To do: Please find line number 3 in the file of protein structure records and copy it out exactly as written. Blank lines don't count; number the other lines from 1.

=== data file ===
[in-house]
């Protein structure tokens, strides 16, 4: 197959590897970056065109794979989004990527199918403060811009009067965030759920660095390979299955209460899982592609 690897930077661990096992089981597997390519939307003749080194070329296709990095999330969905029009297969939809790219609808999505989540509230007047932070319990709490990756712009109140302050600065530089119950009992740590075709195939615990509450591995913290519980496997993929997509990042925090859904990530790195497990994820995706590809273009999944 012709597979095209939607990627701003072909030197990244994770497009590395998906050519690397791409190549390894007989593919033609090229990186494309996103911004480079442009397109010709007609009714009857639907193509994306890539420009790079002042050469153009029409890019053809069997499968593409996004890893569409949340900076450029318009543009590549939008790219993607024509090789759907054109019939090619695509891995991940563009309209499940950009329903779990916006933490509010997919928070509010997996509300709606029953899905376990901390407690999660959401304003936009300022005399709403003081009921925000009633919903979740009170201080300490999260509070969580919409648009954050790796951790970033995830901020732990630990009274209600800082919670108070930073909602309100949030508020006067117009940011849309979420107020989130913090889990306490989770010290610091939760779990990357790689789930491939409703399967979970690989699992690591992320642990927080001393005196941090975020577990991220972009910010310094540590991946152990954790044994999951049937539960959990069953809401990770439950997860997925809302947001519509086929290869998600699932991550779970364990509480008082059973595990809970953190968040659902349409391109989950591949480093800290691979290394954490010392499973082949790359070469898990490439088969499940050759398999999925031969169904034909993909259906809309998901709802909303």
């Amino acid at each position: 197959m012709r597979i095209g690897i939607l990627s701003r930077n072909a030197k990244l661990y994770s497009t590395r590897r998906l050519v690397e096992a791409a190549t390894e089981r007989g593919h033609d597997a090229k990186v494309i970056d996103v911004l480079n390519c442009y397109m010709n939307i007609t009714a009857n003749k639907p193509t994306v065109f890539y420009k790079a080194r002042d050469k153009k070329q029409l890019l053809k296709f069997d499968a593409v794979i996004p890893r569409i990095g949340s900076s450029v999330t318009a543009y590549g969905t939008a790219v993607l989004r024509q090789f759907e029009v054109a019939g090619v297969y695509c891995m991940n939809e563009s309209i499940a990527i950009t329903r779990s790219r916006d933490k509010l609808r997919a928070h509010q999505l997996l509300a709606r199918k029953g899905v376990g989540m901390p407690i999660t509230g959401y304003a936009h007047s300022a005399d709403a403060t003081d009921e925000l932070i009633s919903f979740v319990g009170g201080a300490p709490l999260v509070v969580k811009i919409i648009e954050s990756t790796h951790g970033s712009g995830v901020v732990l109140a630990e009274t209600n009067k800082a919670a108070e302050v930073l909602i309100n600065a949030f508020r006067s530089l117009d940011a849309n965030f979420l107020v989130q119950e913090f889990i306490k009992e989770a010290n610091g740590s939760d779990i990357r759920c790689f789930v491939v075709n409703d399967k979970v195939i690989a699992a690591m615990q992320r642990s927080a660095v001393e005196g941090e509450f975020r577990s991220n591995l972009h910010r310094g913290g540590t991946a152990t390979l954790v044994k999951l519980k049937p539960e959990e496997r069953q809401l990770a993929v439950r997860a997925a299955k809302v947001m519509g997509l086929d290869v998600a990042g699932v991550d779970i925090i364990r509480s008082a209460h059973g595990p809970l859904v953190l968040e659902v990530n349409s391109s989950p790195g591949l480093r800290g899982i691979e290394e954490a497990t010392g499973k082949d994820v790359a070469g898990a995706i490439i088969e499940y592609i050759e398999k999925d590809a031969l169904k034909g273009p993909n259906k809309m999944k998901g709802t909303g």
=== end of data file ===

């Amino acid at each position: 197959m012709r597979i095209g690897i939607l990627s701003r930077n072909a030197k990244l661990y994770s497009t590395r590897r998906l050519v690397e096992a791409a190549t390894e089981r007989g593919h033609d597997a090229k990186v494309i970056d996103v911004l480079n390519c442009y397109m010709n939307i007609t009714a009857n003749k639907p193509t994306v065109f890539y420009k790079a080194r002042d050469k153009k070329q029409l890019l053809k296709f069997d499968a593409v794979i996004p890893r569409i990095g949340s900076s450029v999330t318009a543009y590549g969905t939008a790219v993607l989004r024509q090789f759907e029009v054109a019939g090619v297969y695509c891995m991940n939809e563009s309209i499940a990527i950009t329903r779990s790219r916006d933490k509010l609808r997919a928070h509010q999505l997996l509300a709606r199918k029953g899905v376990g989540m901390p407690i999660t509230g959401y304003a936009h007047s300022a005399d709403a403060t003081d009921e925000l932070i009633s919903f979740v319990g009170g201080a300490p709490l999260v509070v969580k811009i919409i648009e954050s990756t790796h951790g970033s712009g995830v901020v732990l109140a630990e009274t209600n009067k800082a919670a108070e302050v930073l909602i309100n600065a949030f508020r006067s530089l117009d940011a849309n965030f979420l107020v989130q119950e913090f889990i306490k009992e989770a010290n610091g740590s939760d779990i990357r759920c790689f789930v491939v075709n409703d399967k979970v195939i690989a699992a690591m615990q992320r642990s927080a660095v001393e005196g941090e509450f975020r577990s991220n591995l972009h910010r310094g913290g540590t991946a152990t390979l954790v044994k999951l519980k049937p539960e959990e496997r069953q809401l990770a993929v439950r997860a997925a299955k809302v947001m519509g997509l086929d290869v998600a990042g699932v991550d779970i925090i364990r509480s008082a209460h059973g595990p809970l859904v953190l968040e659902v990530n349409s391109s989950p790195g591949l480093r800290g899982i691979e290394e954490a497990t010392g499973k082949d994820v790359a070469g898990a995706i490439i088969e499940y592609i050759e398999k999925d590809a031969l169904k034909g273009p993909n259906k809309m999944k998901g709802t909303g």